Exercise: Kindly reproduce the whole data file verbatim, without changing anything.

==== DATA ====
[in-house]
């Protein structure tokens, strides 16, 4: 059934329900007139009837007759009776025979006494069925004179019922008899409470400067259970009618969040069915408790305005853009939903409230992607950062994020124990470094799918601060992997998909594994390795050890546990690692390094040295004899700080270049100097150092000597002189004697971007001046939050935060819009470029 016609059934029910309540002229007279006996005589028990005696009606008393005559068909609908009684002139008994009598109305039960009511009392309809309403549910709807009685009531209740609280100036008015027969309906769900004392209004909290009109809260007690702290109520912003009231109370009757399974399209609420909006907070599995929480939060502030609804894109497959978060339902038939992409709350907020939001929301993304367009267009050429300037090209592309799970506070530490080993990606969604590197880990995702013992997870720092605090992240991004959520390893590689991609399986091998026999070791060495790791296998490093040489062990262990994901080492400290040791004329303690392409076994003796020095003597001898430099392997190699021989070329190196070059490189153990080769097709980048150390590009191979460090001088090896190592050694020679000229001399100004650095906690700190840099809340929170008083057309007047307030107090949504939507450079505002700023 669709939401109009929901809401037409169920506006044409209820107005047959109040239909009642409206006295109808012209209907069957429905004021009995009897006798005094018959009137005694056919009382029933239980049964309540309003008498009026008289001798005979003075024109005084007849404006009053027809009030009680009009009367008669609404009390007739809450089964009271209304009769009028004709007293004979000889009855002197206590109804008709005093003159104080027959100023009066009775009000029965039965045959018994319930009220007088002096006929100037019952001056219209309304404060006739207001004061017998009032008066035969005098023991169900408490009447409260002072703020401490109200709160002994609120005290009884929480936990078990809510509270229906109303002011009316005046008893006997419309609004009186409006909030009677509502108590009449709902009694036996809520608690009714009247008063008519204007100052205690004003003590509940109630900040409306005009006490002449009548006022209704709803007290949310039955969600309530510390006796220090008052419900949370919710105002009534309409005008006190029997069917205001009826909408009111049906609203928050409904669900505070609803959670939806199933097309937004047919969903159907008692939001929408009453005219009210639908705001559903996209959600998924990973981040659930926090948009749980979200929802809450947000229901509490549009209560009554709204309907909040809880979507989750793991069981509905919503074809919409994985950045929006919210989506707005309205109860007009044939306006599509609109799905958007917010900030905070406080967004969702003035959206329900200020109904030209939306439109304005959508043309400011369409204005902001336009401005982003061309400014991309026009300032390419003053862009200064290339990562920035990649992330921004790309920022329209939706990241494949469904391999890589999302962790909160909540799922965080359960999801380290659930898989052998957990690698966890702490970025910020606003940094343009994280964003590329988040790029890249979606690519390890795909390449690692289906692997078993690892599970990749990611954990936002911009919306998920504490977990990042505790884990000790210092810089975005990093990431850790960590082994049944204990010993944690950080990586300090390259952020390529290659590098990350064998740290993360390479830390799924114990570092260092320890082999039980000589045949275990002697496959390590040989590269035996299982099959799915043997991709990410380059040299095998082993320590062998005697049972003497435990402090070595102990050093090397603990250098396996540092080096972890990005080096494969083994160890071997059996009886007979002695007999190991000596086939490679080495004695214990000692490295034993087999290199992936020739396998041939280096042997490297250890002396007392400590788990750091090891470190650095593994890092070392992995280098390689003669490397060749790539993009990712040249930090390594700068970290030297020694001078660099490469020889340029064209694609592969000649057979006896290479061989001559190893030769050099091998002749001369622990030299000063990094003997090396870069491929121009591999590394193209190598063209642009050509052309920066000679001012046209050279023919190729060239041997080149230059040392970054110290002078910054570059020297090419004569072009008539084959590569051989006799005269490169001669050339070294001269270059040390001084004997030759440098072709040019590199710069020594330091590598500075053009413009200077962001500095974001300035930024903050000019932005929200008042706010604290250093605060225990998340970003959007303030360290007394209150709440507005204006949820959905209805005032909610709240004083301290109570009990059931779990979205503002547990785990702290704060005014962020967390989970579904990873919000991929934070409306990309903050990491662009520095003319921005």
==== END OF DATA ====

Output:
[in-house]
């Protein structure tokens, strides 16, 4: 059934329900007139009837007759009776025979006494069925004179019922008899409470400067259970009618969040069915408790305005853009939903409230992607950062994020124990470094799918601060992997998909594994390795050890546990690692390094040295004899700080270049100097150092000597002189004697971007001046939050935060819009470029 016609059934029910309540002229007279006996005589028990005696009606008393005559068909609908009684002139008994009598109305039960009511009392309809309403549910709807009685009531209740609280100036008015027969309906769900004392209004909290009109809260007690702290109520912003009231109370009757399974399209609420909006907070599995929480939060502030609804894109497959978060339902038939992409709350907020939001929301993304367009267009050429300037090209592309799970506070530490080993990606969604590197880990995702013992997870720092605090992240991004959520390893590689991609399986091998026999070791060495790791296998490093040489062990262990994901080492400290040791004329303690392409076994003796020095003597001898430099392997190699021989070329190196070059490189153990080769097709980048150390590009191979460090001088090896190592050694020679000229001399100004650095906690700190840099809340929170008083057309007047307030107090949504939507450079505002700023 669709939401109009929901809401037409169920506006044409209820107005047959109040239909009642409206006295109808012209209907069957429905004021009995009897006798005094018959009137005694056919009382029933239980049964309540309003008498009026008289001798005979003075024109005084007849404006009053027809009030009680009009009367008669609404009390007739809450089964009271209304009769009028004709007293004979000889009855002197206590109804008709005093003159104080027959100023009066009775009000029965039965045959018994319930009220007088002096006929100037019952001056219209309304404060006739207001004061017998009032008066035969005098023991169900408490009447409260002072703020401490109200709160002994609120005290009884929480936990078990809510509270229906109303002011009316005046008893006997419309609004009186409006909030009677509502108590009449709902009694036996809520608690009714009247008063008519204007100052205690004003003590509940109630900040409306005009006490002449009548006022209704709803007290949310039955969600309530510390006796220090008052419900949370919710105002009534309409005008006190029997069917205001009826909408009111049906609203928050409904669900505070609803959670939806199933097309937004047919969903159907008692939001929408009453005219009210639908705001559903996209959600998924990973981040659930926090948009749980979200929802809450947000229901509490549009209560009554709204309907909040809880979507989750793991069981509905919503074809919409994985950045929006919210989506707005309205109860007009044939306006599509609109799905958007917010900030905070406080967004969702003035959206329900200020109904030209939306439109304005959508043309400011369409204005902001336009401005982003061309400014991309026009300032390419003053862009200064290339990562920035990649992330921004790309920022329209939706990241494949469904391999890589999302962790909160909540799922965080359960999801380290659930898989052998957990690698966890702490970025910020606003940094343009994280964003590329988040790029890249979606690519390890795909390449690692289906692997078993690892599970990749990611954990936002911009919306998920504490977990990042505790884990000790210092810089975005990093990431850790960590082994049944204990010993944690950080990586300090390259952020390529290659590098990350064998740290993360390479830390799924114990570092260092320890082999039980000589045949275990002697496959390590040989590269035996299982099959799915043997991709990410380059040299095998082993320590062998005697049972003497435990402090070595102990050093090397603990250098396996540092080096972890990005080096494969083994160890071997059996009886007979002695007999190991000596086939490679080495004695214990000692490295034993087999290199992936020739396998041939280096042997490297250890002396007392400590788990750091090891470190650095593994890092070392992995280098390689003669490397060749790539993009990712040249930090390594700068970290030297020694001078660099490469020889340029064209694609592969000649057979006896290479061989001559190893030769050099091998002749001369622990030299000063990094003997090396870069491929121009591999590394193209190598063209642009050509052309920066000679001012046209050279023919190729060239041997080149230059040392970054110290002078910054570059020297090419004569072009008539084959590569051989006799005269490169001669050339070294001269270059040390001084004997030759440098072709040019590199710069020594330091590598500075053009413009200077962001500095974001300035930024903050000019932005929200008042706010604290250093605060225990998340970003959007303030360290007394209150709440507005204006949820959905209805005032909610709240004083301290109570009990059931779990979205503002547990785990702290704060005014962020967390989970579904990873919000991929934070409306990309903050990491662009520095003319921005």